The message came in at 8:28 on Wednesday evening.
The caller to the president’s office at the Oklahoma Medical Research Foundation didn’t identify himself on the voicemail he left. But he made crystal clear he didn’t approve of the public health message one of us — Dr. Stephen Prescott — was communicating.
“I’m a free American citizen,” the message began, “and I don’t need some idiot doctor taking away my freedoms.”
Earlier that day, in the wake of Gov. Kevin Stitt’s announcement that he’d tested positive for Covid-19, Dr. Prescott appeared as a guest on a couple of local newscasts. In each, he’d voiced a position that he, along with numerous other scientists and health experts both within and outside of OMRF, had been advocating.
As we all know, mask-wearing has become a hot-button issue. Indeed, the day had dawned with a USA Today op-ed from Peter Navarro, one of President Trump’s advisers, criticizing Dr. Anthony Fauci, perhaps the nation’s best-known proponent of masks.
“Dr. Fauci’s a flake and an idiot and a liar,” the voice message continued, “and so is Prescott. Masks will not stop a virus.”
For many years, we’ve known that the mask you wear protects others from your germs. That’s why surgeons don them — to ensure they don’t infect you during a procedure.
In the early part of the pandemic, health experts debated whether wearing a mask would help stem spread of the virus. But over time, two important pieces of evidence emerged to tip the balance in favor of face coverings.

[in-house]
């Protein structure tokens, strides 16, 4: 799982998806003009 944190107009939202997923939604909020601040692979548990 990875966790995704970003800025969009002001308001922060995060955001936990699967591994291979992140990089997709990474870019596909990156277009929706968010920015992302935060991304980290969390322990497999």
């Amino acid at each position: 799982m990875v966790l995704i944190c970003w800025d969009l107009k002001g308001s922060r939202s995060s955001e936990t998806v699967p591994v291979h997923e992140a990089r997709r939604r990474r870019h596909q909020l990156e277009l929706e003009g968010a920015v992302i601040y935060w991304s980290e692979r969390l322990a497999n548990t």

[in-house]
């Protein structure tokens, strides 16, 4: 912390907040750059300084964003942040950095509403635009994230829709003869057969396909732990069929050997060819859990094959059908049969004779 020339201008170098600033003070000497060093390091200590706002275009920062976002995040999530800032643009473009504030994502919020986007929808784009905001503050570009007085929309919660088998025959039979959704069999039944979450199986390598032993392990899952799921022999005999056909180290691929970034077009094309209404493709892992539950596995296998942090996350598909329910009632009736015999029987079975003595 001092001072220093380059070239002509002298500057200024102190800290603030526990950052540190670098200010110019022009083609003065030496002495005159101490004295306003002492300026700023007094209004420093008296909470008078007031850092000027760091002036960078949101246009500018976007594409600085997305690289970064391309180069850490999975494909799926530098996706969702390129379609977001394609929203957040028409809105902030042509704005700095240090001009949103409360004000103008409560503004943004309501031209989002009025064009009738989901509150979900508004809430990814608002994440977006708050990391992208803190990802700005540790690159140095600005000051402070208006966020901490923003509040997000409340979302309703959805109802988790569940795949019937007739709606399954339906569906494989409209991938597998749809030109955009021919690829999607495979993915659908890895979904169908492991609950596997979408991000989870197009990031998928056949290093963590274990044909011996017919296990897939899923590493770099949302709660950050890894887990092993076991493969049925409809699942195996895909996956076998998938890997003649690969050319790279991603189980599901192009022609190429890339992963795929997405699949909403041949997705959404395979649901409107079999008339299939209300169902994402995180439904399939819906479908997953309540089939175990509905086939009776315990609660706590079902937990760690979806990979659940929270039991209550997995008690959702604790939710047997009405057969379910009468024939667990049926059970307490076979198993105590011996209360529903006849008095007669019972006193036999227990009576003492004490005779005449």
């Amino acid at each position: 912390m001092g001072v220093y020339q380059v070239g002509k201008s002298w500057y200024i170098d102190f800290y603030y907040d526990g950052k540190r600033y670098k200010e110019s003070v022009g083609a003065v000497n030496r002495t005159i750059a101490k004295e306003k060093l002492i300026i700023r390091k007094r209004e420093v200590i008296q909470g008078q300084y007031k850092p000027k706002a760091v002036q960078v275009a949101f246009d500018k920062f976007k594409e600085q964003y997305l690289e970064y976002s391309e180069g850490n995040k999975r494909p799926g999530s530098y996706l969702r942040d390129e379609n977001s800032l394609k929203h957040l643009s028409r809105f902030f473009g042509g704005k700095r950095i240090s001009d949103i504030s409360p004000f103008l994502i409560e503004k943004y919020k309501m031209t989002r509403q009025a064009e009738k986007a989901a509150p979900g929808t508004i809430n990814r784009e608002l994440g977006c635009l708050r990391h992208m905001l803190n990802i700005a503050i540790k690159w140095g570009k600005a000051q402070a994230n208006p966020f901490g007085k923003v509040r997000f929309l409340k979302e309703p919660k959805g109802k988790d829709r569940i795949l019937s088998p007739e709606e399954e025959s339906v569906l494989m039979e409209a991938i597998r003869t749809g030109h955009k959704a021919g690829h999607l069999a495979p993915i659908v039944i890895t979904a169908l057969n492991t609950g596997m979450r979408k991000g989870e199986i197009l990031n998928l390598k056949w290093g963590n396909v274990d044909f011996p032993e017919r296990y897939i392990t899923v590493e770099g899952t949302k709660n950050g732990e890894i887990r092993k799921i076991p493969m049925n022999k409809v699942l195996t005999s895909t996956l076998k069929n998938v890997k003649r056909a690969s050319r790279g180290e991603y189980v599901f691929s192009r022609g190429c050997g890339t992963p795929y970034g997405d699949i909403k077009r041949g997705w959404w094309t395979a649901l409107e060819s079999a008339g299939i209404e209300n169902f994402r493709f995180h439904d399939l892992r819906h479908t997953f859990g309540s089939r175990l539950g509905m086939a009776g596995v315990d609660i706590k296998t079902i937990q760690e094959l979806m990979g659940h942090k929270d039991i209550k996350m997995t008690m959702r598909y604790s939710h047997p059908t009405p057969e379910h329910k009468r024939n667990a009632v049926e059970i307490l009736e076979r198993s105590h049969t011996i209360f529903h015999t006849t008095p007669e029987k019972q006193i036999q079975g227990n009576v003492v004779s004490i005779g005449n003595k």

First, we learned that asymptomatic and presymptomatic people could spread COVID-19. In addition, we’ve seen mounting evidence that your mask also shields the wearer.
So, if you happen to encounter an infected person, your mask acts as a filter, reducing the amount of virus you breathe in. And that turns out to be key, because inhaling a small number of viral particles often leads to no infection or only a mild case of Covid-19, while taking in a large volume of virus has been linked to greater risk of serious disease and death.
“And, oh, by the way, 400,000 people a year die from tobacco. Why doesn’t that hypocrite Prescott talk about that?”
As the former director of a cancer center — and someone who dedicated decades of his career to cancer research — Dr. Prescott has, indeed, spent more time than the caller can imagine warning of the dangers of tobacco. But, regardless, the existence of other threats to health should not weigh on how we respond to the current pandemic. If we can prevent illness and death through simple measures, we should.
The caller followed with a string of ad hominem attacks and a warning that Dr. Prescott had “better shut [his] big mouth about taking away my freedom and liberty.”
As Donald McNeil pointed out in his excellent New York Times piece last week, throughout U.S. history, people have battled almost every public health initiative that ultimately saved lives.
In the name of freedom, they fought sewers, “arguing that they owned perfectly good wells and cesspools.” They refused smallpox vaccinations. During the Spanish flu pandemic of 1918-19, thousands of San Franciscans formed an Anti-Mask League (and the mayor even paid a $50 fine for violating his own health department’s order).
When we’ve stood at these crossroads in the past, science eventually prevailed. And when it did, death rates declined.
So now, we’re once again faced with a choice.
The caller made his pick known: “I’m prepared to die for my freedom!”
He didn’t mention his family. Or his neighbors. Or the people in his community he might encounter in his grocery store or church.
How do they feel about potentially being exposed to his germs? Are they prepared to die for his freedom?
If we’re going to tame this virus, we all need to do our part. Yes, it requires sacrifice and a temporary surrender of some personal liberty. But the rewards will be ample.
We’ll protect our neighbors and loved ones from a life-threatening virus. We’ll help bring an end to this pandemic. And just think about all the freedom that will bring.